The figures, compiled by HMRC’s personal taxes division, were citied by the Exchequer Secretary David Gauke in response to a parliamentary question; and they show that last year, HMRC made gift aid payments to charities totalling £1.075 billion.
In addition, HMRC also paid £360 million back to higher-rate taxpayers in tax relief on charitable donations.
More worryingly for HMRC and the government, the latest figures show that since gift aid replaced covenants at the turn of the millennium, basic-rate tax repayments made to charities have increased by almost sixty percent; whilst higher-rate relief returned to taxpayers has increased by two-hundred and sixty percent.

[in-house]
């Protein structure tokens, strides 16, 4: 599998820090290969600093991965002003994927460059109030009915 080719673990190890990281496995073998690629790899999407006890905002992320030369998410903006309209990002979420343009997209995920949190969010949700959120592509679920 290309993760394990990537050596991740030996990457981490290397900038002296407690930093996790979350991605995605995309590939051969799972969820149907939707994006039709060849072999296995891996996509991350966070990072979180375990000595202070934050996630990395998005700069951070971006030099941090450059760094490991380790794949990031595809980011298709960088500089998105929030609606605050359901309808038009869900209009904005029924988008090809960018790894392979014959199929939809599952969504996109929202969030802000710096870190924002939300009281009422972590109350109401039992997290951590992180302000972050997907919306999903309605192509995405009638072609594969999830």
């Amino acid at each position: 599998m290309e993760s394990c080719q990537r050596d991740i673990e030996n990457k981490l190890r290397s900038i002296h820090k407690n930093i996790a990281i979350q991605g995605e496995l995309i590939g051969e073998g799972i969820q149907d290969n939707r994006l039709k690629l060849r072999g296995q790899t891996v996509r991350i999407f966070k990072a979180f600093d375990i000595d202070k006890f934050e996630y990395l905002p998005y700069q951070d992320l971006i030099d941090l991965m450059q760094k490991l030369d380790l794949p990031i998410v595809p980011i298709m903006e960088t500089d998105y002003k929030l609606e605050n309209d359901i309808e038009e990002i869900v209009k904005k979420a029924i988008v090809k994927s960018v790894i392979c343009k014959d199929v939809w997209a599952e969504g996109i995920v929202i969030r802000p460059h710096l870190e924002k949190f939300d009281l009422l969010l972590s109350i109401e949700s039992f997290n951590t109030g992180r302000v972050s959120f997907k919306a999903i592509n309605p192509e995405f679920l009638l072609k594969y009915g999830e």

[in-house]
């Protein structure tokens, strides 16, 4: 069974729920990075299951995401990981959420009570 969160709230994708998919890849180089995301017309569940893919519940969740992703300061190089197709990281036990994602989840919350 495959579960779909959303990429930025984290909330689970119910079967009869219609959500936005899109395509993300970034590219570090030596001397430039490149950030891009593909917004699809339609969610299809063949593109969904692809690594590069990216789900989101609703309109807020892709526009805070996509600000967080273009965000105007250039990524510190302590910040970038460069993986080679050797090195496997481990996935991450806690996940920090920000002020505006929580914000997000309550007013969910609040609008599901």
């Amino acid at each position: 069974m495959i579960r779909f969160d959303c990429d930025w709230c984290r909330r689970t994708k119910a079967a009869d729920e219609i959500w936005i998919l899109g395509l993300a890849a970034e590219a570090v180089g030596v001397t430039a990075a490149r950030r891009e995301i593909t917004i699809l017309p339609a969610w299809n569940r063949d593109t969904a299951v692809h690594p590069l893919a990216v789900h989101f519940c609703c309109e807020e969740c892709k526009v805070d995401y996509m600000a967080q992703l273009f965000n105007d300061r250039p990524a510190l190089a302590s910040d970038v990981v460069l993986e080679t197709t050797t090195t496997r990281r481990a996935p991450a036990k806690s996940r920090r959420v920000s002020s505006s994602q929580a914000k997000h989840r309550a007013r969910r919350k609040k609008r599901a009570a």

HMRC’s figures are said to provide real evidence of the scale of the problem the government it attempting to address through its proposed cap on tax reliefs; as they show that the cost of the gift aid system to the Exchequer has been growing steadily year on year, and shows no signs of levelling off on its own.
It is believed that by capping the tax reliefs available and thereby encouraging higher-rate donors to give less, HMRC will not only have to pay out less in higher-rate tax relief to the donor, but also less in basic rate repayments to the charities.
For more information, please visit www.twpaccounting.co.uk
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